18. As PastryGirl noted above, there is another H-Mart in the Tacoma/Lakewood area. That's too far for me to have visited but about as close to Spanaway as one can get.
  19. I think that I've visited almost every Asian market within 30 miles of Seattle since I moved here last year (though I don't ever get as far south as Spanaway). Unfortunately, none measure up to what I was accustomed to shopping in Chinatown in New York but one can make do. I've briefly summarized my impressions below: H-Mart (Federal Way and Lynnwood) I find the H-Marts to be the best overall. They are Korean markets but carry most of the Chinese necessities. I find their meat and fish selection to be the best, and the produce section to be among the best. The only drawback for me is the distance to Seattle, which is quite a hike to repeat on a regular basis. However, the Federal Way location might be good for your friend. There is a brand new location that just opened in Bellevue but I find it too small to be really useful. Uwijimaya (Seattle, Renton, and Bellevue) The Uwijimaya markets are much more conveniently located to much of the population and are quite nice stores. They do have a distinct Japanese focus. I find the produce quality to be the best of the Asian markets, meat to be average, and fish to be above average. However, I find the prices relatively high as Asian markets go. Asian Food Center (Bellevue - North Seattle Coming Soon) There is small market in Bellevue called Asian Food Center that I really like for certain items. Their fish counter is quite good (they almost always have one or two really fresh nice looking options) and the produce section is also pretty strong (it is the only place I can ever find snow pea leaves). However, the small size limits the selection somewhat. There is a brand new, much larger location opening soon on Aurora in north Seattle, which I am really looking forward to. Ranch 99 (Renton and North Seattle) Solid if unexciting Chinese markets. Probably a fair place to shop to check everything off the list but I don't find the quality of the meat, fish, or produce to be very compelling. International District (Seattle) There are several smaller Chinese and Vietnamese markets located in the international district (the Seattle Uwijimaya also located here). Unfortunately, I can't recommend any of them. In fact, it might make your friend cry to think that these were her only options (it almost had me in tears). It is very unfortunate, as they are conveniently located and one would have hoped that the Asian district of the city would support some better markets. Others There are two other reasonably sized markets in the closer-in areas that I've not yet managed to try. One is Jing Jing in Bellevue and the other is Oaktree Market in North Seattle. Both are Chinese markets and may be ok, though I haven't heard especially strong reviews of either. I would be happy to pass along any other tips from my time here. Feel free to send me a PM. Eric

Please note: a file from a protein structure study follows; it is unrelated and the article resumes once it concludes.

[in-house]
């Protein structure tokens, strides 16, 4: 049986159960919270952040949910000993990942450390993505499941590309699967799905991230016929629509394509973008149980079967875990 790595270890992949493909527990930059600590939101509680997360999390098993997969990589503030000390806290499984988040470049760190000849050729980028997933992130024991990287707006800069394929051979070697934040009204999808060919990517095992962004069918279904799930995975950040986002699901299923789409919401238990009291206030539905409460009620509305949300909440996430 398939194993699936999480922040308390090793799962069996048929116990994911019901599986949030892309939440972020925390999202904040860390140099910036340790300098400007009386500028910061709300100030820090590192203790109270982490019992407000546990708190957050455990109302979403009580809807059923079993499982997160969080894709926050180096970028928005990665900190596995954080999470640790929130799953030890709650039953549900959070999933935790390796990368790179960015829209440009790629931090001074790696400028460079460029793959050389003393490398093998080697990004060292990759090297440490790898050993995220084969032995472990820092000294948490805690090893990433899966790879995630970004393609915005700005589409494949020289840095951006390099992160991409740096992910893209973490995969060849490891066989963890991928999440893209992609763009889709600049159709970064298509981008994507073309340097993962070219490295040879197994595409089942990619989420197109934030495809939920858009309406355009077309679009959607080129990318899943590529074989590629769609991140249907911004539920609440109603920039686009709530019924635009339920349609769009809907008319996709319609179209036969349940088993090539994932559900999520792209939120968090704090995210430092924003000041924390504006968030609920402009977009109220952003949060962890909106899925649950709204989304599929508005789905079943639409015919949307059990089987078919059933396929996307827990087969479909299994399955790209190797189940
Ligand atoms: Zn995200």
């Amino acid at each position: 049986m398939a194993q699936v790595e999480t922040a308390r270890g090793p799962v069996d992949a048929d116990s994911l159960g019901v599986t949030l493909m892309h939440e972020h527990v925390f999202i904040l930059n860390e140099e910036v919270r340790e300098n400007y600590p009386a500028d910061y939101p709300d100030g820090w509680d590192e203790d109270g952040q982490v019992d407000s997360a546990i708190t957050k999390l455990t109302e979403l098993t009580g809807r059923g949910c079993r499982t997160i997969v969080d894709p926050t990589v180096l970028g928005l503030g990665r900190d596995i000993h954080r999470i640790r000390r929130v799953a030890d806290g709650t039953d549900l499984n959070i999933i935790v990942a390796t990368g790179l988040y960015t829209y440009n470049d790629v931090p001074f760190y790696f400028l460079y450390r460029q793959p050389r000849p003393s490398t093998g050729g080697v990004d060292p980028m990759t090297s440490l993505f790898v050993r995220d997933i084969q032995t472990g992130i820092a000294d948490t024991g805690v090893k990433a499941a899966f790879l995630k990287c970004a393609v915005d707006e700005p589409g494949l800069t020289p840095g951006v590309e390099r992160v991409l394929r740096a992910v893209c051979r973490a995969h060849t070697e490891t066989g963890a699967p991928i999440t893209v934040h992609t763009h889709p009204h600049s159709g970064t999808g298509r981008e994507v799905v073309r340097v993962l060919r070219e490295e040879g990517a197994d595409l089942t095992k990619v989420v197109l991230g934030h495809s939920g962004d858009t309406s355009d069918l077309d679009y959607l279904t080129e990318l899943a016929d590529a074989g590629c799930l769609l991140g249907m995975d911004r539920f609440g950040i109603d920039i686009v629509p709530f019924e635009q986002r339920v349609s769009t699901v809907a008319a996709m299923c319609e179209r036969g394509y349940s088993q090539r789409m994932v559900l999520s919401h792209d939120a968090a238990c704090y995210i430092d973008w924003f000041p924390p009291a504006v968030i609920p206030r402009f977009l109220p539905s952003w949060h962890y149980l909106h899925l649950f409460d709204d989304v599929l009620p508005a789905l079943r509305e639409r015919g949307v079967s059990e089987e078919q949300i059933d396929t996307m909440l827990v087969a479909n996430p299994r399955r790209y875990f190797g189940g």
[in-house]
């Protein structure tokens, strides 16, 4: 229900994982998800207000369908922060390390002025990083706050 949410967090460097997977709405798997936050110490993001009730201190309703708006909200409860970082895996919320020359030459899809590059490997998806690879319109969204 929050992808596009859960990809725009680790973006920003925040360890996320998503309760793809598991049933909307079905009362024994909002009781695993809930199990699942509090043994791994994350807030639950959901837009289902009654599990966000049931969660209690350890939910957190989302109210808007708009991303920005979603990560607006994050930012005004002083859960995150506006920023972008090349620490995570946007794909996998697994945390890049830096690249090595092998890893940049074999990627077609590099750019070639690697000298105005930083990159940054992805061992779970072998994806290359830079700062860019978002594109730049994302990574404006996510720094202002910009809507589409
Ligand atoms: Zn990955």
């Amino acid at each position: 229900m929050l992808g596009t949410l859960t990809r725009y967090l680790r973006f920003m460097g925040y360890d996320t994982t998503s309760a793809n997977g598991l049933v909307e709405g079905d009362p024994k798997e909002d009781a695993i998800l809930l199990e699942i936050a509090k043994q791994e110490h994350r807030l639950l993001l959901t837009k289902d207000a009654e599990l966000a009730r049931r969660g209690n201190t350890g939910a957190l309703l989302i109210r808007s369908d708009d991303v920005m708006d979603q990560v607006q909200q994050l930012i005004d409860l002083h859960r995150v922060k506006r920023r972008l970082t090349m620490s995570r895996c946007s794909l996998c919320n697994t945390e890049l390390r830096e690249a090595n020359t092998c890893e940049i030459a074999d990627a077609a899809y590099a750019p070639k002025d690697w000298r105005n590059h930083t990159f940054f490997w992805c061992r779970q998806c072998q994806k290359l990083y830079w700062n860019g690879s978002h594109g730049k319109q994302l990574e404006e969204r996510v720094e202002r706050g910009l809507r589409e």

20. I have one of the stainless chainmail cleaners and have stopped using it. I had been looking for a longer lasting solution than the green scrubber pads that I use but found that when scrubbing anything that was really attached to the pot I was scratching the seasoning on my skillets. It seemed like a great idea to get off the heavier debris that clogs the pads but just didn't work out for me.
  21. I had an excellent dinner at Herbsaint a couple of months ago. The chef, Donald Link, seems to be very of the moment and has several restaurants in town. It was only the second time that I have left a restaurant and immediately searched to find out whether he had a cookbook available with recipes for any of the dishes I had tried. I visited another of his spots, Cochon Butcher, the next day for lunch. While good, I wouldn't recommend it based on the length of the line to get in. I also had dinner at GW Fins, which receives relatively strong reviews as one of the old guard in the city. While the biscuits served in place of bread were tasty, the rest of the dinner was a real miss. It felt and tasted more like a hotel dining room. Nothing really objectionable but equally nothing interesting or taking any chances.